TextbooksEdit
 An Introduction to Nonlinear Finite Element Analysis by J. N. Reddy, Oxford University Press, 2004, ISBN 019852529X.
 Nonlinear Finite Elements for Continua and Structures by T. Belytschko, W. K. Liu, and B. Moran, John Wiley and Sons, 2000.
 Computational Inelasticity by J. C. Simo and T. J. R. Hughes, Springer, 1998.
 The Finite Element Method: Linear Static and Dynamic Finite Element Analysis by T. J. R. Hughes, Dover Publications, 2000.
ReferencesEdit
 Finite Element Analysis:
 KJ. Bathe (1996), Finite Element Procedures, PrenticeHall. Useful repository of information on nonlinear finite elements.
 J. N. Reddy (1993), An Introduction to the Finite Element Method, McGrawHill. This book is referred to a number of times in one of the texts.
 O. C. Zienkiewicz and R. L. Taylor (2000), The Finite Element Method: Volume 2 Solid Mechanics, ButterworthHeinemann. Another excellent repository of information of nonlinear finite elements geared toward the Civil Engineers.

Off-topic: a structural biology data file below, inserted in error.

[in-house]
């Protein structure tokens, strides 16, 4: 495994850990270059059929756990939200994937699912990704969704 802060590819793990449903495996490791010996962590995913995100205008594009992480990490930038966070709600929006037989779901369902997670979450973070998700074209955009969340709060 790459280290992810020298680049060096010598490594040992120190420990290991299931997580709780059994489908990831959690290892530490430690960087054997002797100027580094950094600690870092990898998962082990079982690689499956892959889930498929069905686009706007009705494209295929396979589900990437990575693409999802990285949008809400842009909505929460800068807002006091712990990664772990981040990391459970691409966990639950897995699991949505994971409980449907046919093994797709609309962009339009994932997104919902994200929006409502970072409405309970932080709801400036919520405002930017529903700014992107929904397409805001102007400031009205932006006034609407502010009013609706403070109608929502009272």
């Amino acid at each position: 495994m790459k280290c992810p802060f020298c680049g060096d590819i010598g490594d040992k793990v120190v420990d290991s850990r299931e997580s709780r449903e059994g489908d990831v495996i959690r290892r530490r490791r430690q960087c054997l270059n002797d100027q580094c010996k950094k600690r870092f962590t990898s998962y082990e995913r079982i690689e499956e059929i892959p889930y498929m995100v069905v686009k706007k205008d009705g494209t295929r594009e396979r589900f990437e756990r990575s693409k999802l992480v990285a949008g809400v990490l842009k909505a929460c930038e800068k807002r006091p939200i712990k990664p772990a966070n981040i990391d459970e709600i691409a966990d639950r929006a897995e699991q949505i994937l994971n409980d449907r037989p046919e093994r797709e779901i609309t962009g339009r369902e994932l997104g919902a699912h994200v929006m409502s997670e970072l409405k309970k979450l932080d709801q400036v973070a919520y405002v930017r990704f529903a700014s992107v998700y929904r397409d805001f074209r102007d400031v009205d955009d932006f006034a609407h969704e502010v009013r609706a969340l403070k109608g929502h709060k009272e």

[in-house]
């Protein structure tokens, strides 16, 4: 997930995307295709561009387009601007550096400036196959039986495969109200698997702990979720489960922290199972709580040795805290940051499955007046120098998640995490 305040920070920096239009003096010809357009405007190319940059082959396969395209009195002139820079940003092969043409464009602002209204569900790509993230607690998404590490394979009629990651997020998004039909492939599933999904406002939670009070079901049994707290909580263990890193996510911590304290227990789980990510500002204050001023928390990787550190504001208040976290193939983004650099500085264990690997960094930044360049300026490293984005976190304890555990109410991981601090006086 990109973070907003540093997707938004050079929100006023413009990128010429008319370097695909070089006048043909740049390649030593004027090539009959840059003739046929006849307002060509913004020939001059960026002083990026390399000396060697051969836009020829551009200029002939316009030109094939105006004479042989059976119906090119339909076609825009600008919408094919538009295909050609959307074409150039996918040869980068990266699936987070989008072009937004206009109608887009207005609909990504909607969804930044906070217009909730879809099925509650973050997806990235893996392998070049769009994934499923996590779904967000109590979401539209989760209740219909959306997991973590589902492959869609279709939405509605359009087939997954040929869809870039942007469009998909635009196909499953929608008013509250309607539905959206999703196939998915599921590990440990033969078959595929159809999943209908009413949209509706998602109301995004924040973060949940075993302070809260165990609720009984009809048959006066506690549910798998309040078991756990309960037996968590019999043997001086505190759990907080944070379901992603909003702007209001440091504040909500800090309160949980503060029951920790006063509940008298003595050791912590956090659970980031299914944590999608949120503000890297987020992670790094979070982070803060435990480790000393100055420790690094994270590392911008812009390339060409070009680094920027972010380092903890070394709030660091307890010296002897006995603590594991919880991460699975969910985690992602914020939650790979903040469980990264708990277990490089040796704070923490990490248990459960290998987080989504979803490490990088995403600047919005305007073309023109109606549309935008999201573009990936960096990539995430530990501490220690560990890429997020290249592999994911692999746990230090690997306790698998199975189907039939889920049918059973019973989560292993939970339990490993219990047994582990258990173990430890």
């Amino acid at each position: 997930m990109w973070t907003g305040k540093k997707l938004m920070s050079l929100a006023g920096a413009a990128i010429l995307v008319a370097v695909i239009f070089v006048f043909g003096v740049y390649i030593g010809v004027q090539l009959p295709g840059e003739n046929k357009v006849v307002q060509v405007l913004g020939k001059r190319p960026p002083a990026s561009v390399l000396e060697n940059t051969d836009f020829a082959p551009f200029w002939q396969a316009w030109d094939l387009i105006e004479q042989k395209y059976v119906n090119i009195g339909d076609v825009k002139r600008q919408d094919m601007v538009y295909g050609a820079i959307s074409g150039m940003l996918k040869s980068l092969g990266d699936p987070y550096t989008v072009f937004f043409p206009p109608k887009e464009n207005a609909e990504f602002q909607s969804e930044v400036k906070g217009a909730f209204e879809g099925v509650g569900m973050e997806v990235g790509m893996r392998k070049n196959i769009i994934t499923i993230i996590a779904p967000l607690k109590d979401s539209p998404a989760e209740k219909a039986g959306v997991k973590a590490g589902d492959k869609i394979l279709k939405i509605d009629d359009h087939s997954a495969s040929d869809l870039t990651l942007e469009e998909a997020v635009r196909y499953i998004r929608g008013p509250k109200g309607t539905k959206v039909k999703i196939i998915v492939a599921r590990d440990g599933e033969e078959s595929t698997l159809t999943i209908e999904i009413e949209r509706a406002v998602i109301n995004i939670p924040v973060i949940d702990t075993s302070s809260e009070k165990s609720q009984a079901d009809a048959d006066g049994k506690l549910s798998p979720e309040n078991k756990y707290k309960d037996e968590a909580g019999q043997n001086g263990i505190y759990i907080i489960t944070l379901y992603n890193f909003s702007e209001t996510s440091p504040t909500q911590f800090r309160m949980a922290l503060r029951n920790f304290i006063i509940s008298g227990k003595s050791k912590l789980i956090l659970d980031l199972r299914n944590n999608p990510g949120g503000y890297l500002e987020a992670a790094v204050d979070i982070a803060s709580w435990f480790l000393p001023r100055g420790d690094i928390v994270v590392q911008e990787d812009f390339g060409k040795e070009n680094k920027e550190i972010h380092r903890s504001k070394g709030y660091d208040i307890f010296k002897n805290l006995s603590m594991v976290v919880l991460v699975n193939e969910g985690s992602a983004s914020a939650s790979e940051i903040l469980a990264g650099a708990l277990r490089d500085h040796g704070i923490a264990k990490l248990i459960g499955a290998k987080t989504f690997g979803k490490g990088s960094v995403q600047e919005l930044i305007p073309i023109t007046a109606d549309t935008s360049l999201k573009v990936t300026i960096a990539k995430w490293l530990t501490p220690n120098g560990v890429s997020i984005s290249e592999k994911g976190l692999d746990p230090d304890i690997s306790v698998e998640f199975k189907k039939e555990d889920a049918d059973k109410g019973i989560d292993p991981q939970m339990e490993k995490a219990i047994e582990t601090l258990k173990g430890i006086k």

J. Bonet and R. Wood (2008), Nonlinear Continuum Mechanics for Finite Element Analysis, Cambridge University Press. This is a particularly good reference for the general continuum mechanics and kinematics involved, with a detailed discussion on material nonlinearities.
 S. C. Brenner and L. R. Scott (2007), The mathematical theory of finite element methods, vol. 15 of Texts in Applied Mathematics, SpringerVerlag, Classical book on the mathematics foundation of finite element methods.
 Continuum Mechanics:
 R. M. Brannon (2004), Large Deformation Kinematics. An excellent introduction to kinematics.
 R. M. Brannon (2004), Rotation. Almost everything you ever wanted to know about rotations.
 A.J.M Spencer (2004), Continuum Mechanics, Dover Publications. An excellent introduction to continuum mechanics. You should own a copy for your personal library.
 L.E. Malvern (1969), Introduction to the Mechanics of a Continuous Medium, PrenticeHall. A good reference for continuum mechanics.
 Mathematics: